/ Random job application questions!

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Dominicandave on 10 Apr 2012
I don't know if this is normal in the UK, to just ask random questions of someone, or it's a one off but,,, the mind goes blank,,,

1- [PLEASE INCLUDE AS MANY DETAILS AS POSSIBLE] You're the customer support of a telephone company. You must inform one of your clients that he will have his phone line canceled due to a technical problem in his line. Write an example email to the customer explaining this:

2- [PLEASE INCLUDE AS MANY DETAILS AS POSSIBLE] You work in a car agency. A client is interested in a 2011 LEXUS GS 350, but this car is not in your inventory. You want to convince her to buy a 2011 ACURA TL 3.5. Please view the following comparison: 2011 Lexus GS 350 vs. 2011 Acura TL . Please write an example email of how you would convince the client to buy the ACURA car given the comparison page:
What Goes Up - on 10 Apr 2012
In reply to Dominicandave: Haven't seen it at application stage before but where I've recruited in the past we've often done a small test as part of the interview based on some sort of scenario. For us it was a chance to get some sort of feel for whether they knew the sector at all but we weren't looking for perfect answers or amazing insights - more that they could string a sentence together, were able to understand the brief / generally grasp the point of something (this is often interesting - amazing how many people go off n a tangent and focus on what they want to tell you rather than what you have actually asked them - it's a comfort zone thing I guess) and were generally logical and sensible people. It's actually quite effective - we've had a few people who seemed pretty good in an interview but when it came to writing something they were absolutely hopeless, and if the job involved a lot of writing to clients then they're not going to get any further. Questions above seem pretty straightforward, so just give a sensible and well presented answer.

I'm assuming that the application is for some sort of office / call centre customer service role. Agree that it's a bit random if you're applying for a position as a welder, panda fluffer etc.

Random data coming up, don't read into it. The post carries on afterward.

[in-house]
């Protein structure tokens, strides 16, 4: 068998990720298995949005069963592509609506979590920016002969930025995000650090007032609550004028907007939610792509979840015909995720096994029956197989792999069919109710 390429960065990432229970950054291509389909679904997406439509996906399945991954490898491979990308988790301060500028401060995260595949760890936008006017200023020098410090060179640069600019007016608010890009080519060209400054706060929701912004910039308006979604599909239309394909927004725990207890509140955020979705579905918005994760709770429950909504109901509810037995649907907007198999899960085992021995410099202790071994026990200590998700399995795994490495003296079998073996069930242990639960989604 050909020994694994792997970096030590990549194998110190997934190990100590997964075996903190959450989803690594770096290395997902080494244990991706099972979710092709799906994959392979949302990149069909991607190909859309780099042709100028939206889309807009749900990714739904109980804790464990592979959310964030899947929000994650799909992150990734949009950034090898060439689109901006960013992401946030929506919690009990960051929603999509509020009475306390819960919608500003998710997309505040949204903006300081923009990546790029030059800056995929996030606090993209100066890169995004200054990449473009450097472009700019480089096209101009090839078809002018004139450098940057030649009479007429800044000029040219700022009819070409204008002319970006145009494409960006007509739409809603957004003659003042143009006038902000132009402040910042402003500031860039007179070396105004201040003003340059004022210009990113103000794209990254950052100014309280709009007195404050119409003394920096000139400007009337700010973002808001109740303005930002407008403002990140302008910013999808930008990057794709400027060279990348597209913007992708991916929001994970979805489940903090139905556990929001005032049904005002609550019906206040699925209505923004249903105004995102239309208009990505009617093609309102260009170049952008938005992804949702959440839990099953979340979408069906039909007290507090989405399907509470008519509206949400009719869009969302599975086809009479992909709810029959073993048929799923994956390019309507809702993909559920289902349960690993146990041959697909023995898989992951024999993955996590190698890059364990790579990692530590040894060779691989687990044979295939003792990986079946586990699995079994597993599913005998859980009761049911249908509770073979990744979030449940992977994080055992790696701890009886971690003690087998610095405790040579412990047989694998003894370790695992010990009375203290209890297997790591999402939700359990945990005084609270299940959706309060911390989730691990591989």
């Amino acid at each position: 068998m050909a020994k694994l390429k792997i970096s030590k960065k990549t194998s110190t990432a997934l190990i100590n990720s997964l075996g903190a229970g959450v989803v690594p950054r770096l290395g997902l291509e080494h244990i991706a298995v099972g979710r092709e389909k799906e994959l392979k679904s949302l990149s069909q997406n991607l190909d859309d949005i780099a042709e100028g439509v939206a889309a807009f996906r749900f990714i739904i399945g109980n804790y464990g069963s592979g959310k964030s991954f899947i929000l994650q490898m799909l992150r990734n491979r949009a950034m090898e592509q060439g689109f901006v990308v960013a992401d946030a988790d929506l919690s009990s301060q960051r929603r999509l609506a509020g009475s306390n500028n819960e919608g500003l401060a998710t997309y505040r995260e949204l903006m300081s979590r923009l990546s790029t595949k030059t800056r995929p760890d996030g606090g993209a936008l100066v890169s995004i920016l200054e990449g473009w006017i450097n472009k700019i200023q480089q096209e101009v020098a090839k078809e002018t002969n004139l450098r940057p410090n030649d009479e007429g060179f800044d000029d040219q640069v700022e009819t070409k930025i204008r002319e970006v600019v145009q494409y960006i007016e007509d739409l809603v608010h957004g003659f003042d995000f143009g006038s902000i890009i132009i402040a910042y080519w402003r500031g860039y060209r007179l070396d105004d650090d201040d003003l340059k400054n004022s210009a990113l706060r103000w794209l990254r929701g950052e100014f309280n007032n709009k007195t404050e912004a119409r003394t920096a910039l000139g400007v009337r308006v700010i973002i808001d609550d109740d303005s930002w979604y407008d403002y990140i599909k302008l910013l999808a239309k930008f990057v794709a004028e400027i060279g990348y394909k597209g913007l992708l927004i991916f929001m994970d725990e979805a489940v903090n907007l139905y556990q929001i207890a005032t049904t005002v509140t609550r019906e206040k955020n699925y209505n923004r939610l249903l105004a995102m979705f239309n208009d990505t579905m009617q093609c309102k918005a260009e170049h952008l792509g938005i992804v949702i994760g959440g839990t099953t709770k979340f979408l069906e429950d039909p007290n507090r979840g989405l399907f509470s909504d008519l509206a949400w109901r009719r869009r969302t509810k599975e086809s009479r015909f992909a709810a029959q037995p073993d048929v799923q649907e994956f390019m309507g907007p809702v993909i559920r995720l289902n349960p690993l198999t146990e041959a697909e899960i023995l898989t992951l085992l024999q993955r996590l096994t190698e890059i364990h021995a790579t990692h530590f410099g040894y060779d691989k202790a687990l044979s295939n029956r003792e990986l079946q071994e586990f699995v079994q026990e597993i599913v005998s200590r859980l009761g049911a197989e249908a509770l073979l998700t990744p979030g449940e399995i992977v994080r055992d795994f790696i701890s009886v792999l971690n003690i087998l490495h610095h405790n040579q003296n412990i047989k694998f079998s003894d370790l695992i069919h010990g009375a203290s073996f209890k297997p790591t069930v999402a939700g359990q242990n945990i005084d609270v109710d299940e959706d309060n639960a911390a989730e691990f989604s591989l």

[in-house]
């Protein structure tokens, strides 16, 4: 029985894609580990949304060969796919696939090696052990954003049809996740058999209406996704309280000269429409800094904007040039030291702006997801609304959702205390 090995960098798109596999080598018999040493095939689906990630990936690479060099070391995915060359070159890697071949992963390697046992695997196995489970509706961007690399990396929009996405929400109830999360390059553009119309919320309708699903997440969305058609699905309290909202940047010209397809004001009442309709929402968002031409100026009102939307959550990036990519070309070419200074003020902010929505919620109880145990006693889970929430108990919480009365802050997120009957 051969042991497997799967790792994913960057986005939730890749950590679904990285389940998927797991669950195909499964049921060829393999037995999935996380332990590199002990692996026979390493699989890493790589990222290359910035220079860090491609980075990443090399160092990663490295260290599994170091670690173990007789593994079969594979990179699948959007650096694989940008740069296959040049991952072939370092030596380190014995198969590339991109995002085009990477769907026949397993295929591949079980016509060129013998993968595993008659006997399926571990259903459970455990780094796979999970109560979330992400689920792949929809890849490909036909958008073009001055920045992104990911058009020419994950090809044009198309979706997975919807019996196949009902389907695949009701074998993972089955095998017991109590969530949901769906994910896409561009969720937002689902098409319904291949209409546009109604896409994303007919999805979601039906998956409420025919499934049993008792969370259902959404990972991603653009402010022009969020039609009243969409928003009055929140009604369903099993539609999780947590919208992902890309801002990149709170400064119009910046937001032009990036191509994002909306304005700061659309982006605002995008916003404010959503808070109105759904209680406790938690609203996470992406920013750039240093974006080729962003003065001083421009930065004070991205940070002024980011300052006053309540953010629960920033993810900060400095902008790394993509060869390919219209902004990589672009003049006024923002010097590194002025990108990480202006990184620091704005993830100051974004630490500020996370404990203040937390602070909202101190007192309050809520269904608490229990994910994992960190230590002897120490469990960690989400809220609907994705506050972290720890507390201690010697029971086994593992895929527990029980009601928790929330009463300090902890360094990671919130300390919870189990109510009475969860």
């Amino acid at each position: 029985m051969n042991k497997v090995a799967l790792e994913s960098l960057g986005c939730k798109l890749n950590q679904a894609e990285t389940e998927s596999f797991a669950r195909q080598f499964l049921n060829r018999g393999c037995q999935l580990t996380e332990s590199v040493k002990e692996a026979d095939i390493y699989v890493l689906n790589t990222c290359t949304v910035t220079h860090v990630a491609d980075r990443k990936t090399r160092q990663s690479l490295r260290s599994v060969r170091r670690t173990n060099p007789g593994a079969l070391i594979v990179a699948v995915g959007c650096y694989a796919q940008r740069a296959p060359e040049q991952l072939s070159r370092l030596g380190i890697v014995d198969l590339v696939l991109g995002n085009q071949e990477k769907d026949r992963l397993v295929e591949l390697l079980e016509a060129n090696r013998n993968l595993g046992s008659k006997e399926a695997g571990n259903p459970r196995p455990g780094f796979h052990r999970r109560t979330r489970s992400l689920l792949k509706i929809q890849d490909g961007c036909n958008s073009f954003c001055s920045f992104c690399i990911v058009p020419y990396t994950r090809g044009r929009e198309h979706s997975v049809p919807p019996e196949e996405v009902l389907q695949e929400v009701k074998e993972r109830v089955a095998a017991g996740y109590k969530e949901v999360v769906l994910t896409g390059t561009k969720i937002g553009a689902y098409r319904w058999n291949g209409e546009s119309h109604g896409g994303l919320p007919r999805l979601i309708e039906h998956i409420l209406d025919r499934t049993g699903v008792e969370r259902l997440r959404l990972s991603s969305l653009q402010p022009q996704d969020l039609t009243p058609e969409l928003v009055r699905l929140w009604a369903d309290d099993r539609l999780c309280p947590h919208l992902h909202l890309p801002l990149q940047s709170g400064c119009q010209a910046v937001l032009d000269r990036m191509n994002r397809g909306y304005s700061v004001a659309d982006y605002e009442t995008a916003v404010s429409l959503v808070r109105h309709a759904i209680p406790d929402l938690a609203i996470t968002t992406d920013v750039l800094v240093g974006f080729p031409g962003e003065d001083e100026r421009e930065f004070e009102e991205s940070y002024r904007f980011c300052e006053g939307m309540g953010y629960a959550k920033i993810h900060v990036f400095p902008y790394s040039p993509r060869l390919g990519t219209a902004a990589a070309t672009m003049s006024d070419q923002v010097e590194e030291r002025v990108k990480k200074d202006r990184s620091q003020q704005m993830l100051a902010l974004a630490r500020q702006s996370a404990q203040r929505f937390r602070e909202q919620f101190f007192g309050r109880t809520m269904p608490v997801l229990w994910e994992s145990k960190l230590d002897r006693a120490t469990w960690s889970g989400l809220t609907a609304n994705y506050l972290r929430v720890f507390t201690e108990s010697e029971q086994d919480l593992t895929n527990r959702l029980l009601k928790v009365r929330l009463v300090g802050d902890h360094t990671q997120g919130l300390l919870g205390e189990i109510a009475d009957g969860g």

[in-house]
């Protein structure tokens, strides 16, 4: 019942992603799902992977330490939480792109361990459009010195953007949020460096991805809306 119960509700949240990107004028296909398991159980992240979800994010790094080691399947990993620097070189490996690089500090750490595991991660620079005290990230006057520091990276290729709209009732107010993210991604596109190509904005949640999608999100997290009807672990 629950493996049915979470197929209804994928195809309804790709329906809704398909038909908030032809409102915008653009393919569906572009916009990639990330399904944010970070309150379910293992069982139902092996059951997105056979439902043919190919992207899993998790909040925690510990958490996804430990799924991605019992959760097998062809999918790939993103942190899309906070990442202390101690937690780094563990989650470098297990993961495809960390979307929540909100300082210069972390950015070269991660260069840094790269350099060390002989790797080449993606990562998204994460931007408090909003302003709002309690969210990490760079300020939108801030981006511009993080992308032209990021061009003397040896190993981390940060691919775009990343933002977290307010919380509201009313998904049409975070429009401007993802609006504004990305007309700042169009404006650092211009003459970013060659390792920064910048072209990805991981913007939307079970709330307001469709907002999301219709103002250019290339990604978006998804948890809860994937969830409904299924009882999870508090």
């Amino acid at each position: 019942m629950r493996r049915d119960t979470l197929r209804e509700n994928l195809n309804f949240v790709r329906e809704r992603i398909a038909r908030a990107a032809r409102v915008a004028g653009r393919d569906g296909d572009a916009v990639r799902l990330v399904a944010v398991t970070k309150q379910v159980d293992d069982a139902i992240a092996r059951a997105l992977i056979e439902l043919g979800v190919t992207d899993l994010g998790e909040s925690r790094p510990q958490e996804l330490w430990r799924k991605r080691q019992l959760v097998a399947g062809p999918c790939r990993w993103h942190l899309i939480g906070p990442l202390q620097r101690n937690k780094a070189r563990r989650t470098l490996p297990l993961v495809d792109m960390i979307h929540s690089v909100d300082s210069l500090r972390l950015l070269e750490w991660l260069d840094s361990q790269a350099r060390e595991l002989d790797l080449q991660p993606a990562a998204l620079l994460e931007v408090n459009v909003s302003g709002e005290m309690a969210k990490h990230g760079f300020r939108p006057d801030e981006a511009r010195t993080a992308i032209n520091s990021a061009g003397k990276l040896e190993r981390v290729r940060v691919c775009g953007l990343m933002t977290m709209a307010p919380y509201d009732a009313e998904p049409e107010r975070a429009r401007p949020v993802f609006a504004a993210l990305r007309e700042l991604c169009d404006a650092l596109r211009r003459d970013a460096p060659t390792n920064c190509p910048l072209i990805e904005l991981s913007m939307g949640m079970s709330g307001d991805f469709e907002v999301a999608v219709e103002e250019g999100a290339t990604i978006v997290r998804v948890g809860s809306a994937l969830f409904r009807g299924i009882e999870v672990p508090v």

EeeByGum - on 10 Apr 2012
In reply to Dominicandave: Seems reasonable to me. I was asked to write a support email in the interview for my current job since there is some support involved. It is basically a test to see that you have basic letter writing skills, are polite and able to sway the customer into doing what you want them to do and not the other way round.

One tip - end your emails using "Kind regards". It sort of works!
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StuDoig - on 10 Apr 2012
In reply to Dominicandave:
Practical questions aren't that unusual in my experience- two I've had were
point out the carb. on a diesel engine schematic. (trick queastion)

For a role on a decomissioning project, they pulled up some rig schematics and asked me to talk them through some of the issues I could see with decommissioning the structure.

I think that they are just an effective way of weeding out folk that interview well but don't "walk the walk" as well as giving a better chance to good candidates with perhaps poor interview skills, but good technical knowledge and know how.

I did also have one interview where they kept asking random maths questions throught to see what my mental arithmatic was like, very effective at throwing you off ballance and putting you under a bit of pressure I suppose!

Cheers,

Stuart

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